There is little systematic knowledge about the factors that enable new companies to scale company value rapidly. For example, extant literature could not explain the high international growth of a representative sample of Canadian companies (Keen & Etemad, 2012). Unfortunately, most existing research does not differentiate between “growing” and “scaling” a business. Neither does it emphasize the need to align a company’s value propositions with its scaling objectives. Such alignment implies the need to incorporate scale up objectives into companies’ business models, via the configuration of resources and activities that not only create value for customers, but that also allows companies to capture part of that value and distribute it to key resource owners (Teece, 2010; Zott & Amit, 2007). Business models should be examined in terms of scalability, meaning, “the extent to which a business model design may achieve its desired value creation and capture targets when user/customer numbers increase and their needs change, without adding proportionate extra resources” (Zhang et al., 2015).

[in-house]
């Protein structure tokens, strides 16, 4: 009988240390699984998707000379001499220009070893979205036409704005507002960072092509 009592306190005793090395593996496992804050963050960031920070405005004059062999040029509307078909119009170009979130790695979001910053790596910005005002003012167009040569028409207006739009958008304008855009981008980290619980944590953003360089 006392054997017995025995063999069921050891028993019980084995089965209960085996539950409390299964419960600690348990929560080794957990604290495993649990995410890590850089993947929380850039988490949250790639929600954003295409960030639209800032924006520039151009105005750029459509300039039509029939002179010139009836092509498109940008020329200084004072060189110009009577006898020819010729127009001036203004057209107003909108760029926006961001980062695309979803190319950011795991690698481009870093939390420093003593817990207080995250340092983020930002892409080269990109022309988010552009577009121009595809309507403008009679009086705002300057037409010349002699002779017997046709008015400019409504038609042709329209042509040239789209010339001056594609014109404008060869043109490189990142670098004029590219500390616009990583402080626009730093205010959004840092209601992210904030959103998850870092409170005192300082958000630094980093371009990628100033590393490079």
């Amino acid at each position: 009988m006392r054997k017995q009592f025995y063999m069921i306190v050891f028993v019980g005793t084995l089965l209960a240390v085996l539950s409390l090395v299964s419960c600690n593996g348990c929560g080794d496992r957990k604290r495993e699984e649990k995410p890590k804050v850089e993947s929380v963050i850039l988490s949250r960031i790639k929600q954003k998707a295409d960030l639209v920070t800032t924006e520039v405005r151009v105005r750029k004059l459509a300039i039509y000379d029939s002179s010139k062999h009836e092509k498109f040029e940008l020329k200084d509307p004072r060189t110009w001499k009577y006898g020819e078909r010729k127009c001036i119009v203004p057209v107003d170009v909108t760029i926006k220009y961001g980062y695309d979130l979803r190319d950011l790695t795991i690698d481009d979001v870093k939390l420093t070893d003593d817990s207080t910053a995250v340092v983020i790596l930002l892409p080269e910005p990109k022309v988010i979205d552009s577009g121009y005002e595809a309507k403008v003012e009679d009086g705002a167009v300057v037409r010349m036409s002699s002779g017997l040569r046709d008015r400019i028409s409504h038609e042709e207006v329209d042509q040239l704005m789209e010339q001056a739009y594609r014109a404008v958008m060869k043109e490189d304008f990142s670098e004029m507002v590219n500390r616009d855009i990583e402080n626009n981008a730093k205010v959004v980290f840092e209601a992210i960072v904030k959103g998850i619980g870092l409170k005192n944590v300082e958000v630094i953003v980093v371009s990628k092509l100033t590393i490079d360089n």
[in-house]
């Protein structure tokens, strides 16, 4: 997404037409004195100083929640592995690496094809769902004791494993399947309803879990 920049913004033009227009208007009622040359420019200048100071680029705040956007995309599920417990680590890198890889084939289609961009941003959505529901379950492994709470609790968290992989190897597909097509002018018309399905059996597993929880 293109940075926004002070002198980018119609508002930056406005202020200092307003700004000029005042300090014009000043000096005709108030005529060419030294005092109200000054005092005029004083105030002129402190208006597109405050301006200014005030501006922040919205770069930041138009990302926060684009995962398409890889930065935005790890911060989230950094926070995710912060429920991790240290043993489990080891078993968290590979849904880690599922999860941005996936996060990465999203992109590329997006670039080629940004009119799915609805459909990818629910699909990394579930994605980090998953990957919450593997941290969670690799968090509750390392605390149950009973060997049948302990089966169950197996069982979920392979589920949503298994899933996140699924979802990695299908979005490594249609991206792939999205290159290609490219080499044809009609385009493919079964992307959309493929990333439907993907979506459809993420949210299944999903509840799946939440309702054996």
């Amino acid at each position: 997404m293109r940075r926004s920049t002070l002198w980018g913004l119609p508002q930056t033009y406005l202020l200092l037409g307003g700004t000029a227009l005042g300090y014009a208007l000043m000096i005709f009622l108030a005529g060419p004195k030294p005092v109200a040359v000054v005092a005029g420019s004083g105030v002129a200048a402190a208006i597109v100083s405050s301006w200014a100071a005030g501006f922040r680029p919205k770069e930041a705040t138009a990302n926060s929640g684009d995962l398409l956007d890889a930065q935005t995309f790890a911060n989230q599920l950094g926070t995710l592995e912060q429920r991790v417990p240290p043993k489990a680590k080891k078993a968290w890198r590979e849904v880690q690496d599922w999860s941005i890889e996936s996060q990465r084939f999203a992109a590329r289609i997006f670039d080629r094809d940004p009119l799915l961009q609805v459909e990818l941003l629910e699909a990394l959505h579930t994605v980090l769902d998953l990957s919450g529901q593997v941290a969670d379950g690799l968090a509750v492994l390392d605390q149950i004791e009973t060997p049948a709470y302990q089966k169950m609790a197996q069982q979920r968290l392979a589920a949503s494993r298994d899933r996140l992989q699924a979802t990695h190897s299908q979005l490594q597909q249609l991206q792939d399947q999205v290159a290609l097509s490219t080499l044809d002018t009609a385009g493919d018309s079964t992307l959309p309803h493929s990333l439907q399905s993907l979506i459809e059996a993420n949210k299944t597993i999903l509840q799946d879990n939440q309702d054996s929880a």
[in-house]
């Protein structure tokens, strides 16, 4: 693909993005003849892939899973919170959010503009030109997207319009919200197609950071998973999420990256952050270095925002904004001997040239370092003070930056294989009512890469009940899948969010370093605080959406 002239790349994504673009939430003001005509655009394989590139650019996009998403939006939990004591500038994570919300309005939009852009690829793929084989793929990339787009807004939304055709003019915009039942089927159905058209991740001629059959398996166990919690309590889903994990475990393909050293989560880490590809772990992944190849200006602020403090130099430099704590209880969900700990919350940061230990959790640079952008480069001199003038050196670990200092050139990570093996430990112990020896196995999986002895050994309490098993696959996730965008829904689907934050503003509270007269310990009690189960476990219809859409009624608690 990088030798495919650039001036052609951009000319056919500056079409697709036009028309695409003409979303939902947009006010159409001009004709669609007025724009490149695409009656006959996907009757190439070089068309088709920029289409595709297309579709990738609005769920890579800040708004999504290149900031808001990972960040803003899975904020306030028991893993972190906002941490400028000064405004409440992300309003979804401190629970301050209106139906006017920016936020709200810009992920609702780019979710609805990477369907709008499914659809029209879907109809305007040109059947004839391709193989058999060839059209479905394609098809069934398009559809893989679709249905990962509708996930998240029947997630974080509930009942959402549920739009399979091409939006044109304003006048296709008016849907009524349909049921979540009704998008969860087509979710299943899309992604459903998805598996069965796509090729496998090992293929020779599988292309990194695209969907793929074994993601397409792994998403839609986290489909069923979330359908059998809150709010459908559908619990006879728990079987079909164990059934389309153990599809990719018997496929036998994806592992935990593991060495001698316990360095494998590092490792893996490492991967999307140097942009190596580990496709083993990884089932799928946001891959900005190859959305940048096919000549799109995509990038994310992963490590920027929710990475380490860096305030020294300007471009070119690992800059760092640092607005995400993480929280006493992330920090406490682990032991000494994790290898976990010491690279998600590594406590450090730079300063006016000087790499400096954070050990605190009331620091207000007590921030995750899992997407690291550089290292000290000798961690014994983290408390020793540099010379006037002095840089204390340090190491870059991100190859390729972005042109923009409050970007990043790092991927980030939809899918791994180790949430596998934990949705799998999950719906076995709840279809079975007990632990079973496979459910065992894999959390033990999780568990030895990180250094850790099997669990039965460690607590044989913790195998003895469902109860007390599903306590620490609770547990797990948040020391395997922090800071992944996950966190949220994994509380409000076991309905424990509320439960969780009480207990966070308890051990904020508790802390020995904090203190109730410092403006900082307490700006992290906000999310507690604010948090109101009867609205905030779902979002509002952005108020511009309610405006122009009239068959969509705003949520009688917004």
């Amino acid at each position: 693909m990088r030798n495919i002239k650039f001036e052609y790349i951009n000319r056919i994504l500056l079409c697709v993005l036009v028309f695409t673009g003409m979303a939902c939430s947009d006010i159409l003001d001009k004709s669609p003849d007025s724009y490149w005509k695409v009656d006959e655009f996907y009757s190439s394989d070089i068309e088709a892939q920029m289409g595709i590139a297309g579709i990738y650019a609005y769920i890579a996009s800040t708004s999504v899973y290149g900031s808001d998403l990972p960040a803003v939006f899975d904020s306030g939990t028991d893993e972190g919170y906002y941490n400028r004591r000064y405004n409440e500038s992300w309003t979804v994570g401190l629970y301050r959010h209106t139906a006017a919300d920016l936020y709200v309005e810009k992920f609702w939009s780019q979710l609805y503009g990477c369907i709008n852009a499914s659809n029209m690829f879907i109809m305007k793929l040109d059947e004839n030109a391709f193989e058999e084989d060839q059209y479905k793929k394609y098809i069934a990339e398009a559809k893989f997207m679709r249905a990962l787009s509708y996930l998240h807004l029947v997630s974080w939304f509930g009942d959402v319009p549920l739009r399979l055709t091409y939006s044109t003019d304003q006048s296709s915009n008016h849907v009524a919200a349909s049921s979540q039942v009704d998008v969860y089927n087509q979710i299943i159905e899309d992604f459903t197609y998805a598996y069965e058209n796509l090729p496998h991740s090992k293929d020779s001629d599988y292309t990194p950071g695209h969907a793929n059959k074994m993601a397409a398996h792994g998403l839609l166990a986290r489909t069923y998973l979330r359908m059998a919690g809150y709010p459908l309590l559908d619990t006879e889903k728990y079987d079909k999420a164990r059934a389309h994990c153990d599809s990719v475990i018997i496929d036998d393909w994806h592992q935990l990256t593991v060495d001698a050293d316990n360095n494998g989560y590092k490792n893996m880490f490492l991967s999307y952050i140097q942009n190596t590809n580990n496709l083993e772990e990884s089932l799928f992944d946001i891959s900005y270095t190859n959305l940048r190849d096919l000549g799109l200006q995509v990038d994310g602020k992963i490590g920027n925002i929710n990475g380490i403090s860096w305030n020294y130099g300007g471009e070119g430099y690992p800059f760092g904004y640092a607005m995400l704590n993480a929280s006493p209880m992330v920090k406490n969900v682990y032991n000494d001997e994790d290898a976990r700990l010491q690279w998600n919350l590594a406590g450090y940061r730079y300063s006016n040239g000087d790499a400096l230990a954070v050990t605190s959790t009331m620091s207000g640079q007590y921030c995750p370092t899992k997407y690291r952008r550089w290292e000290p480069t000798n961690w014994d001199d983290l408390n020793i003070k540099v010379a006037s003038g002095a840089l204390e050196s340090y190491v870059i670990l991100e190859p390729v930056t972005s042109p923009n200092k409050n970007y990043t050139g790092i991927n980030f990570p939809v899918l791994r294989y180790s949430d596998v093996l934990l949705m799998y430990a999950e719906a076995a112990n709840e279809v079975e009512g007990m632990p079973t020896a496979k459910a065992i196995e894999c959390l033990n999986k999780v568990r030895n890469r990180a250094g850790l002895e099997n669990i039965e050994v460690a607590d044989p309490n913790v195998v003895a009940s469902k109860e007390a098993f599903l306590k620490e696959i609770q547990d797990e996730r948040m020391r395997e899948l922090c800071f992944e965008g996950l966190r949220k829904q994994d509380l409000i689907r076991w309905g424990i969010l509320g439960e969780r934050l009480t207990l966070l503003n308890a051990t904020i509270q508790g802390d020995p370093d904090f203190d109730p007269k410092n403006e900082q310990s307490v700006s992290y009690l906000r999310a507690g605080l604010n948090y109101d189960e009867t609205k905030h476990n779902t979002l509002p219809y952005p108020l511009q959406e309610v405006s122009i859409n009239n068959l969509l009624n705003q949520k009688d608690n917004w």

Recent studies have advanced an explicit link between the growth orientation of new technology companies and the novelty and attractiveness of their value propositions. According to Rydehell et al. (2018), finding new and innovative ways to offer value to customers is important to achieving high sales growth, as well as rapid geographic expansion to new markets. Malnight et al. (2019), suggest that companies pursue high growth by: creating new markets, serving broader stakeholder needs, changing the rules of the game, redefining the playing field, and reshaping their value propositions. Unfortunately, these insights are difficult to operationalize in a real-life company context.